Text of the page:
Following the adoption by the European Commission on 13 March 2019 of new rules in the form of a delegated act, a debate broke out in April on the choice of technology to connect cars in the future. On 8 April 2019, the Parliamentary Transport Committee (TRAN) voted in favour of an objection to the delegated regulation. However, Parliament voted in favour of the Commission's legislative act on 30 April. The committee's MEPs criticised that the regulation was not technology-neutral as the Commission defined the Wi-Fi-based ITS-G5 as the future standard. C-V2X based on 5G technology is thus systematically excluded or disadvantaged. The Commission's decision was preceded by intensive lobbying. Renault, Toyota, NXP, Autotalks and Kapsch TrafficCom support Wi-Fi as the standard for networked cars, while Daimler, Ford, PSA Group, Deutsche Telekom, Ericsson, Huawei, Intel, Qualcomm and Samsung support 5G.
Even the European Commission is not in complete agreement. The Directorate-General for Communication Networks (DG Connect) favours 5G, while the Directorate-General for Mobility and Transport (DG Move) supports Wi-Fi. The Commission argued that Wi-Fi technologies already exist and work, whereas 5G is still in its infancy. EU Transport Commissioner Violeta Bulc said in an interview with Euractiv: “First, WiFi is a proven technology and has almost no patents on it anymore. It’s available now, is easy to implement and it’s cheap. It’s affordable for everyone.” Focus is the improvement of road safety. 5G is simply not yet reliable. The Commission also warned that rejecting the legislation and changing the technology standard would result in a significant delay of two to three years. However, supporters of the 5G standard argue that Wi-Fi is limited in use and mainly connects cars with other cars. The 5G standard provides the ability to connect vehicles to both devices and other cars in the vicinity. Moreover, promoting only one technology is not future-proof and hampers innovation.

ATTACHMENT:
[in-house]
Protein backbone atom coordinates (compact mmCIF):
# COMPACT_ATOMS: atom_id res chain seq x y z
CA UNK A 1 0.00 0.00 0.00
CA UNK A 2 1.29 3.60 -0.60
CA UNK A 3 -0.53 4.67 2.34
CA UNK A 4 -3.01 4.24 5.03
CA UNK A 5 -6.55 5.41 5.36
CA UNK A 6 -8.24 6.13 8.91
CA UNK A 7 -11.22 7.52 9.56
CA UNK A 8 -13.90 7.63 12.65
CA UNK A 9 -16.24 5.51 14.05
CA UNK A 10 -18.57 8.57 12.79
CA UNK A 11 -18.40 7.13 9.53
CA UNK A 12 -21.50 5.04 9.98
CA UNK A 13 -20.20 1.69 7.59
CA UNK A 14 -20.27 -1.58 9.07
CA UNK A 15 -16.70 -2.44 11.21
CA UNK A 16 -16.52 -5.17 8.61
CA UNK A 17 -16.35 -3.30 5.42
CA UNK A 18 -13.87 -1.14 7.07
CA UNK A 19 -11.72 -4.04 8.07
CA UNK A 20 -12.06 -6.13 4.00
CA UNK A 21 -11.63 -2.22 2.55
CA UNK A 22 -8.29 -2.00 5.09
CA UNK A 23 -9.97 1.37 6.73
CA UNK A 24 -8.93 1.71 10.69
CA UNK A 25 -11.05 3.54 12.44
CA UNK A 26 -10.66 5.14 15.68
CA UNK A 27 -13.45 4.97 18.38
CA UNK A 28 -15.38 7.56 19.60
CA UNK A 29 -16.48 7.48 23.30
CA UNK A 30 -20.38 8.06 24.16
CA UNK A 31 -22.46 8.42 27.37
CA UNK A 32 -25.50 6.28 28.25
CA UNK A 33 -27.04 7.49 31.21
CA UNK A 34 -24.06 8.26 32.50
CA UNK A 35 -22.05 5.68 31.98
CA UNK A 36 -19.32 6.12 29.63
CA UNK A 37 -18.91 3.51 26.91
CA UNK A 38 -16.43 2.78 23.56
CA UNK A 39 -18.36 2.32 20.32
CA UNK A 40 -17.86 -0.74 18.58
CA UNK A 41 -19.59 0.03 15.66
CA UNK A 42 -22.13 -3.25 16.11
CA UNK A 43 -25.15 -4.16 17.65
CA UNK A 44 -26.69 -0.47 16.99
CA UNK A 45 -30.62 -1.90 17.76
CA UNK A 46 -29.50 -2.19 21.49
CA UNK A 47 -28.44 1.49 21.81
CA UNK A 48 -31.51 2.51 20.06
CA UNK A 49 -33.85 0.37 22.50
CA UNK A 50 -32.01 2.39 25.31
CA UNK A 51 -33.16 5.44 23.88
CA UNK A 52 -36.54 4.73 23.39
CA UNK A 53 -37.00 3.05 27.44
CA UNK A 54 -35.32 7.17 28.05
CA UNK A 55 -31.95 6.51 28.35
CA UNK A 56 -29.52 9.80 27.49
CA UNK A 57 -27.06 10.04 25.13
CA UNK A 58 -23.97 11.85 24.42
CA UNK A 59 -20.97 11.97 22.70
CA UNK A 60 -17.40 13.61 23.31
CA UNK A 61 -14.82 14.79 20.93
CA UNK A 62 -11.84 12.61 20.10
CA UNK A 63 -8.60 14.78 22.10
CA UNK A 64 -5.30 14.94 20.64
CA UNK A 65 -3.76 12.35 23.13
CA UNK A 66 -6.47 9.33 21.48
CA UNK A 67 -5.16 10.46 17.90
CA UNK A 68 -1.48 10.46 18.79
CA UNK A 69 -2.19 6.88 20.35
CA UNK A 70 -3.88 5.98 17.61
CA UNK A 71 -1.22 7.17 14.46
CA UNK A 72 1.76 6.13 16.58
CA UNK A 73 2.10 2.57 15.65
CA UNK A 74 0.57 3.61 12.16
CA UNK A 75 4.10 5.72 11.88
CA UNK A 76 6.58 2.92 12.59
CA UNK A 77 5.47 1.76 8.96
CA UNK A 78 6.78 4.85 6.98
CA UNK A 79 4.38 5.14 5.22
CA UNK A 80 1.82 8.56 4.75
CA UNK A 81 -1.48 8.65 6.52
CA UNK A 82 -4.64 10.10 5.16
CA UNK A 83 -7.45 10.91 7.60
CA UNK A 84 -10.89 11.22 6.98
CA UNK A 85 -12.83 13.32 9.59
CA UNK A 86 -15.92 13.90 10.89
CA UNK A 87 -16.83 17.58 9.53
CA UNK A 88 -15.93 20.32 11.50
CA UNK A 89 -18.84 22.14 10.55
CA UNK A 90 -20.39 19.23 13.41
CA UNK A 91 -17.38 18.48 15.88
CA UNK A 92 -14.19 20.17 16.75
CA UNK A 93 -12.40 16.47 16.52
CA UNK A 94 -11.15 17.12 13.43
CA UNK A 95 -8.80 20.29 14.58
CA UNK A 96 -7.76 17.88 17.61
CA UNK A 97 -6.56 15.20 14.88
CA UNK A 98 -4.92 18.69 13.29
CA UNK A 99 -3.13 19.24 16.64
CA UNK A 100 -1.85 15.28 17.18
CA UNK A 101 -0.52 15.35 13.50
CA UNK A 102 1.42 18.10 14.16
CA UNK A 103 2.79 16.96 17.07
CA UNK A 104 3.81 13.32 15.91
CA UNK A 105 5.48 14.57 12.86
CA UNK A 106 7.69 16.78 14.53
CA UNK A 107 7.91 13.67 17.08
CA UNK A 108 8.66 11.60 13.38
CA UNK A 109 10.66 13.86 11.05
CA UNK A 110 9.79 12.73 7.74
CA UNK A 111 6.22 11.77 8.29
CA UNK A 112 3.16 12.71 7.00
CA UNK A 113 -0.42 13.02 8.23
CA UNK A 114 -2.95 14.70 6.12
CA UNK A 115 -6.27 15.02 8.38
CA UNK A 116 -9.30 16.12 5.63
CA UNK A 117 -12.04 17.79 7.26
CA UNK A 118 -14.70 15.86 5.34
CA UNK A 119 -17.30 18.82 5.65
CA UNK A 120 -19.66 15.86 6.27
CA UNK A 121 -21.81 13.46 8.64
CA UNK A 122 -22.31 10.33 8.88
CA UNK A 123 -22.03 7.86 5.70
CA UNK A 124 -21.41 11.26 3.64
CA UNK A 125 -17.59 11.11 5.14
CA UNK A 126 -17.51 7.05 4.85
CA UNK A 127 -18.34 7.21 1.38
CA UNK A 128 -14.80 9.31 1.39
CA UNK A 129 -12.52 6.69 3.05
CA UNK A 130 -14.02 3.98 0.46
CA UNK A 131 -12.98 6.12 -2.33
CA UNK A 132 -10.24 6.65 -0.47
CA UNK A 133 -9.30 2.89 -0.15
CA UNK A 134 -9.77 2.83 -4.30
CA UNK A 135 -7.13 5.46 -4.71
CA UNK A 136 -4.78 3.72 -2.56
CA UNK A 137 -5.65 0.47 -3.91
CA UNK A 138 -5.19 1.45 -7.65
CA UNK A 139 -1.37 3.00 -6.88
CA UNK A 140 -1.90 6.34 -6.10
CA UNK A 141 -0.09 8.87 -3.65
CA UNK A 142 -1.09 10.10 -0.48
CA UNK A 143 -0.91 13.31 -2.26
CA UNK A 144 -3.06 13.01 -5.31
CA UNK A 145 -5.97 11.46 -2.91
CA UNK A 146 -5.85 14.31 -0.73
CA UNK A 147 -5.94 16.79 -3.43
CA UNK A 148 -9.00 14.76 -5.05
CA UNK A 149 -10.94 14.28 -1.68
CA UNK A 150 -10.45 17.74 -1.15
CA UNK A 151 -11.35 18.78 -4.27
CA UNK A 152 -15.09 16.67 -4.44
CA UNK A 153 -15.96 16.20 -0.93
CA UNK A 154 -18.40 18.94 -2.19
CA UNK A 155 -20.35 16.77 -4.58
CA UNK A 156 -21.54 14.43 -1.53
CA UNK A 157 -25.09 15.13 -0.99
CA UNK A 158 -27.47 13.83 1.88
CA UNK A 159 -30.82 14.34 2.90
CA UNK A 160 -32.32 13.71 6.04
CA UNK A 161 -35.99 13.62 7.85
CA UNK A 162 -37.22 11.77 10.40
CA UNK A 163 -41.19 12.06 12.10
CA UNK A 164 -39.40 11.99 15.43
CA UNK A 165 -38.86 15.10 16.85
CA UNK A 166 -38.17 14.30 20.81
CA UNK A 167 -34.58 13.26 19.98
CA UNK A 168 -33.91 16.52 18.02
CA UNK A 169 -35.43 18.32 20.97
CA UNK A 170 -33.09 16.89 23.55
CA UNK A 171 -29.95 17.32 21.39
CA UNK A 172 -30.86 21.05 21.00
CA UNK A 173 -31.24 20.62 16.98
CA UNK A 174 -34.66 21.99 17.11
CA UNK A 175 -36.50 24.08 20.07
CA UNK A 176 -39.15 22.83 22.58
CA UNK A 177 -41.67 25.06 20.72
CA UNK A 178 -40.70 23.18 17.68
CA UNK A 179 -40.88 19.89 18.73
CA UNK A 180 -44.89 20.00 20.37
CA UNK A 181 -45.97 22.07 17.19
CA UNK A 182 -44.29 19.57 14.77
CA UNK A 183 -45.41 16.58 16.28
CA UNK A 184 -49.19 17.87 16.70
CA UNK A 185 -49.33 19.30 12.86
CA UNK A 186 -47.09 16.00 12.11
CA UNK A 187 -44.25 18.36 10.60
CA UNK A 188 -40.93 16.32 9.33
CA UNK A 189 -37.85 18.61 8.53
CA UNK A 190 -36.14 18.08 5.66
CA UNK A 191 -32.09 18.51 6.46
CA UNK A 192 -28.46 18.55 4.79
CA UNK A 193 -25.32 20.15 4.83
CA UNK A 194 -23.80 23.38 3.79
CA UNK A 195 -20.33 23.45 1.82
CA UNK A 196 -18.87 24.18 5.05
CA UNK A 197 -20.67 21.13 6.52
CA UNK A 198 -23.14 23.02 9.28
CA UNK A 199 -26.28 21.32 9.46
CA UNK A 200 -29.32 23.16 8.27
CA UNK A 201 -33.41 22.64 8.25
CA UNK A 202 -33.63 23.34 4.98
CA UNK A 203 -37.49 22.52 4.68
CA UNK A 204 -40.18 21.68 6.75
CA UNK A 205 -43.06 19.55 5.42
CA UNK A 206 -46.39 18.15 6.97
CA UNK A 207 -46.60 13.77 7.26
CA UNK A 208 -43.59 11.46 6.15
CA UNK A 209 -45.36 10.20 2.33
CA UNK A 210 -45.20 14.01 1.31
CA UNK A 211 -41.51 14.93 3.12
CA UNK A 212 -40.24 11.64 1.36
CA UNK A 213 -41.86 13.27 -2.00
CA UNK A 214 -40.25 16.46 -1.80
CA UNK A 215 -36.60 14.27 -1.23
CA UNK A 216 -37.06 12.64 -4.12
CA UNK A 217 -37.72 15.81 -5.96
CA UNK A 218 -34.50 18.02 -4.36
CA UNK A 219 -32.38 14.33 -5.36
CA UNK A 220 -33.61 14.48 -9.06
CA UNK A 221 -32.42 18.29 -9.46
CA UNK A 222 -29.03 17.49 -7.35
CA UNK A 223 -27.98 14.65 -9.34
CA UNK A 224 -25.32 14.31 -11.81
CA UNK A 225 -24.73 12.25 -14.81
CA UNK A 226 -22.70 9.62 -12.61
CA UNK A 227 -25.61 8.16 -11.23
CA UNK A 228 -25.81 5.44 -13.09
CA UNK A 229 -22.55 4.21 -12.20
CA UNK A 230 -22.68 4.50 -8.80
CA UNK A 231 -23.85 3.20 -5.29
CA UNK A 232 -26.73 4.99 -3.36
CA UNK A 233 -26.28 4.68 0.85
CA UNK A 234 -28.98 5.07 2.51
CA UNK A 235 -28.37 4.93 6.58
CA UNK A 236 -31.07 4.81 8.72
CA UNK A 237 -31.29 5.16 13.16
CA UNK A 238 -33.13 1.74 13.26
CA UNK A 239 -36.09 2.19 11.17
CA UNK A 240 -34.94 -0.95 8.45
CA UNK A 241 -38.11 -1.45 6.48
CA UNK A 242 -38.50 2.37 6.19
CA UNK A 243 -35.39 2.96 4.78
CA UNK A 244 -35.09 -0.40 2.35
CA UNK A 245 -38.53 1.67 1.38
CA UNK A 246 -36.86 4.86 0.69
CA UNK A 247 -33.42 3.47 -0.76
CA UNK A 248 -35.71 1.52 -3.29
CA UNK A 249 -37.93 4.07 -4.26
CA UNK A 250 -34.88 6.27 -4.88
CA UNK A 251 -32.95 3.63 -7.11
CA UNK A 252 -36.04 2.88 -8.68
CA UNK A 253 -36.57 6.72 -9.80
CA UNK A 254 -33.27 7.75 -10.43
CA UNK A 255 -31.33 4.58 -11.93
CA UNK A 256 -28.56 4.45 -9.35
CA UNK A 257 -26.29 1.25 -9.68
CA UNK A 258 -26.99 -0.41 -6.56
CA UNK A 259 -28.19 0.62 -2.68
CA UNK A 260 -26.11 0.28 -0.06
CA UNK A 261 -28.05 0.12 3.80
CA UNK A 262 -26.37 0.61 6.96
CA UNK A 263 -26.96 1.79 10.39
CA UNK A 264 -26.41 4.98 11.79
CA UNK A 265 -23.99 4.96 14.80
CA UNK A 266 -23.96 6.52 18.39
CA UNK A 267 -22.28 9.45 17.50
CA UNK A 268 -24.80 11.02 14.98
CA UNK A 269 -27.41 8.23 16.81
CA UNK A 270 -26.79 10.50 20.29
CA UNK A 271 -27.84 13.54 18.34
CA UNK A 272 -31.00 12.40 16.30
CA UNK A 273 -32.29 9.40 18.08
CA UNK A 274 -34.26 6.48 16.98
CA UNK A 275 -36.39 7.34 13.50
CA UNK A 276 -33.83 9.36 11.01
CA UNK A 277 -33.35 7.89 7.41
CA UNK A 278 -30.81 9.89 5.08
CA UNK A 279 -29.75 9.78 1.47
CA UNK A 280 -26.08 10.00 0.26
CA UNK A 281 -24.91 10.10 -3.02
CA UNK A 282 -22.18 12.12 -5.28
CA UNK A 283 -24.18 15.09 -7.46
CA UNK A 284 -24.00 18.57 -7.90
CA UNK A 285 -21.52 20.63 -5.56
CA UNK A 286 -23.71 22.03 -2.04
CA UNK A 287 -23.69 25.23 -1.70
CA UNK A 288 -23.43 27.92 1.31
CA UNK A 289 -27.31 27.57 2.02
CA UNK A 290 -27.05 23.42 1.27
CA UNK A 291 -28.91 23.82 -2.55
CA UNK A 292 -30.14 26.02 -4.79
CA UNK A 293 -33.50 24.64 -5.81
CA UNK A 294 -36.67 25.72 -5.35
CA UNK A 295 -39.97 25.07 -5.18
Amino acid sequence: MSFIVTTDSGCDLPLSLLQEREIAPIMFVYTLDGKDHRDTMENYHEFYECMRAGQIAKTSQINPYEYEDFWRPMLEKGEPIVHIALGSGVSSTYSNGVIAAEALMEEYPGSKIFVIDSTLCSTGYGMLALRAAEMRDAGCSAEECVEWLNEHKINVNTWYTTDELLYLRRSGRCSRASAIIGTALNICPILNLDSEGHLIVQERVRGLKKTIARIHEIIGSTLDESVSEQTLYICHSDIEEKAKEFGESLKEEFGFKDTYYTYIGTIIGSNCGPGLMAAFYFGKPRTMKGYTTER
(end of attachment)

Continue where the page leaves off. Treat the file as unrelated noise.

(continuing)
The TRAN Committee and industry representatives also criticise the Commission for demanding backward compatibility, which limits the development of innovative C-ITS solutions across Europe.
It is a delegated act. After publication, the European Parliament and the Council have two months to object to the entry into force of the act. The Council has not yet made an official statement.